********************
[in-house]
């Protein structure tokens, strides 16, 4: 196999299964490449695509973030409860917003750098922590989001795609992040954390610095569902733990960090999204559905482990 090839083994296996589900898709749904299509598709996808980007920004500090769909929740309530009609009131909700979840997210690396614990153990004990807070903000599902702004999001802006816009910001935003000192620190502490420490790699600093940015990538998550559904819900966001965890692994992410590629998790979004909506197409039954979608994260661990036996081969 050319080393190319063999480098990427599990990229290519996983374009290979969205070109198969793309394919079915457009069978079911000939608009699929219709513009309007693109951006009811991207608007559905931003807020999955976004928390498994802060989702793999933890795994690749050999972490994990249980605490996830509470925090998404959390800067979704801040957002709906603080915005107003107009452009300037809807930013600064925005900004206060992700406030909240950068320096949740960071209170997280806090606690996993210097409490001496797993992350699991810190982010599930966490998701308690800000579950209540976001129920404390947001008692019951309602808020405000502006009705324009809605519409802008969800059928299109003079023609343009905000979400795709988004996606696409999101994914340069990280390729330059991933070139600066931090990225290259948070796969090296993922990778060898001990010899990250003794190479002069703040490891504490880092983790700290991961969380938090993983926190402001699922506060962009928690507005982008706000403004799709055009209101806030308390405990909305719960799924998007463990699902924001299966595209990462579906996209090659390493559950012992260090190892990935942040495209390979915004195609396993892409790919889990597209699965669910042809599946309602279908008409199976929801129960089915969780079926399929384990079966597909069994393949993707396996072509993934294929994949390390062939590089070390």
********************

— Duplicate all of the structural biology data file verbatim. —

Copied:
[in-house]
């Protein structure tokens, strides 16, 4: 196999299964490449695509973030409860917003750098922590989001795609992040954390610095569902733990960090999204559905482990 090839083994296996589900898709749904299509598709996808980007920004500090769909929740309530009609009131909700979840997210690396614990153990004990807070903000599902702004999001802006816009910001935003000192620190502490420490790699600093940015990538998550559904819900966001965890692994992410590629998790979004909506197409039954979608994260661990036996081969 050319080393190319063999480098990427599990990229290519996983374009290979969205070109198969793309394919079915457009069978079911000939608009699929219709513009309007693109951006009811991207608007559905931003807020999955976004928390498994802060989702793999933890795994690749050999972490994990249980605490996830509470925090998404959390800067979704801040957002709906603080915005107003107009452009300037809807930013600064925005900004206060992700406030909240950068320096949740960071209170997280806090606690996993210097409490001496797993992350699991810190982010599930966490998701308690800000579950209540976001129920404390947001008692019951309602808020405000502006009705324009809605519409802008969800059928299109003079023609343009905000979400795709988004996606696409999101994914340069990280390729330059991933070139600066931090990225290259948070796969090296993922990778060898001990010899990250003794190479002069703040490891504490880092983790700290991961969380938090993983926190402001699922506060962009928690507005982008706000403004799709055009209101806030308390405990909305719960799924998007463990699902924001299966595209990462579906996209090659390493559950012992260090190892990935942040495209390979915004195609396993892409790919889990597209699965669910042809599946309602279908008409199976929801129960089915969780079926399929384990079966597909069994393949993707396996072509993934294929994949390390062939590089070390």